The spate of terror attacks in Britain that have used vehicles as weapons has sparked a surge in demand for anti-terror hydraulic rising bollard and paving slabs, according to landscape products company Marshalls.
The business makes paving stones, kerbs and street furniture such as benches and bollards and chief executive Martyn Coffey said he had seen a huge increase in inquiries about how these can be used to protect the public from vehicles mounting pavements.
“We’ve got products such as bollards and planters, which can stop a 10-tonne truck in its tracks, but it’s not always practical to have these on pavements every few yards,” said the boss of the FTSE 250 business.
“We also make protective kerbs, which are used at bus stops to protect passengers by pushing the bus back if it comes close to mounting the pavement. These are the kind of products local authorities are asking about and how they can be put on bridges,” he added, saying inquiries had risen “10-fold” in recent months, both from UK and international customers.
In March a car was driven on to the pavement of Westminster Bridge in an attack that killed four and injured more than 50, and in June a van was used in a similar incident on London Bridge.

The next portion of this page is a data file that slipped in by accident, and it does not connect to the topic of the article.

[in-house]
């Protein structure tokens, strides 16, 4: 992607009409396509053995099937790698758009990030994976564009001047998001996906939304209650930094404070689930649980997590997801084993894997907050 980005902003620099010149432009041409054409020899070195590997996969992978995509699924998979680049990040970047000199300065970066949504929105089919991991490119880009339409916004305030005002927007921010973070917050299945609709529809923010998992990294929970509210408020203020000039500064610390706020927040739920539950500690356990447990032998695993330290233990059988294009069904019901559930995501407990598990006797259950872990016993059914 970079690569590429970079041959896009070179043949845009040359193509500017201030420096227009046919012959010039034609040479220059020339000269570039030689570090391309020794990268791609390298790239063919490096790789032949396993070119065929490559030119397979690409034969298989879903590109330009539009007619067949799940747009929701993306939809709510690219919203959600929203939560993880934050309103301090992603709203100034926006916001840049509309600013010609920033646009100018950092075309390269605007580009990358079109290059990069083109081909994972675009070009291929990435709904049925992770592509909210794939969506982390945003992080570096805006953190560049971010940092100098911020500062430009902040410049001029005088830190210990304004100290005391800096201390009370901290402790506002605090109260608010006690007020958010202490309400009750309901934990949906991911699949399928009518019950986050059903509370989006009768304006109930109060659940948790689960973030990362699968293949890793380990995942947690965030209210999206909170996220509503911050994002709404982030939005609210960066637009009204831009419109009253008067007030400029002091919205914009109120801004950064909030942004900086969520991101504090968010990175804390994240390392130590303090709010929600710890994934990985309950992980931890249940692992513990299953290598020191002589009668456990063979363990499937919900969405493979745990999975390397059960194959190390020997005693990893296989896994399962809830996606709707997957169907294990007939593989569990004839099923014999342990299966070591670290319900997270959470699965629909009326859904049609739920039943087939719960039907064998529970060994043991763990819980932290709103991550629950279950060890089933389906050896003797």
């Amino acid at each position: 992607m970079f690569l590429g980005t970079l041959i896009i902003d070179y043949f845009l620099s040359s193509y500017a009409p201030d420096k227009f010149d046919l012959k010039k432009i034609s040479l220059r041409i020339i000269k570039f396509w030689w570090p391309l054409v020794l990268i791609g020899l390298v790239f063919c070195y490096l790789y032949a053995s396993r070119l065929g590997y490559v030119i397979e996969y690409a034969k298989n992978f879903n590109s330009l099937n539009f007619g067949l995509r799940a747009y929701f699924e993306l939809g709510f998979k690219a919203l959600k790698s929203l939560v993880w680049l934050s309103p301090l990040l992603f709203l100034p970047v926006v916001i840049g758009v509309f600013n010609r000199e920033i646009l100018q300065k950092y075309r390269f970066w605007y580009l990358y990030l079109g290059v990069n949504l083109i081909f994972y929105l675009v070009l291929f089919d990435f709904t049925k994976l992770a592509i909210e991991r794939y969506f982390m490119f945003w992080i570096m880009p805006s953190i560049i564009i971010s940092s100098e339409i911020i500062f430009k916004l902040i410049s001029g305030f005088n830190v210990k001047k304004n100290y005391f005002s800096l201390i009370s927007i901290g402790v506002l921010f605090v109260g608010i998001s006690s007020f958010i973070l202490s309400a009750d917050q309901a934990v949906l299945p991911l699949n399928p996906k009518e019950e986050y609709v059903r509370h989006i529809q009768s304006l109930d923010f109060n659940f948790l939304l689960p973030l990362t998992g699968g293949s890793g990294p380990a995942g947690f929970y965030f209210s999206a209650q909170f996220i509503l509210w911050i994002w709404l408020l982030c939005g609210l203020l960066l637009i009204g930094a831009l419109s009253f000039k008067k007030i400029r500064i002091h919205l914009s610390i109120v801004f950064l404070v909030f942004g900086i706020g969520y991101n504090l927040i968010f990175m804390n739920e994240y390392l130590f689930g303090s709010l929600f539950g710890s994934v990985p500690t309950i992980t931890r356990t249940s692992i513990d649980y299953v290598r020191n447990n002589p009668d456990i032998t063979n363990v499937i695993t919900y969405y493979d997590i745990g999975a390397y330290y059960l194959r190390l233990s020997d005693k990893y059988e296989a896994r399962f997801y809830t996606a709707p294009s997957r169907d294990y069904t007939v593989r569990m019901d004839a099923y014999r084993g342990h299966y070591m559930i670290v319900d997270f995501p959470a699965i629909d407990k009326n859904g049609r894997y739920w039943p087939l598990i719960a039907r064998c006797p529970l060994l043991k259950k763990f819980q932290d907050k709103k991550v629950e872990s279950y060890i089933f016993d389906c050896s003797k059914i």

Mr Coffey revealed the interest in Marshalls’ products as the company announced a strong first half, with revenue 8pc higher at ￡219.1m and pre-tax profit rising 16pc to ￡29.1m. Cash flow also improved with net cash of ￡1.2m at the end of June, compared with debt of ￡8.8m a year ago.
This growth was attributed to older homeowners choosing to smarten up their homes funded by equity release from pensions, said Mr Coffey. “The average equity release is about ￡9,000 and it costs about ￡5,000 to do a patio or driveway,” he said.
The public and commercial operation, which makes up 60pc of sales, grew by 3pc, with cash-strapped councils holding off on spending. This was outweighed by commercial contracts such as housebuilding.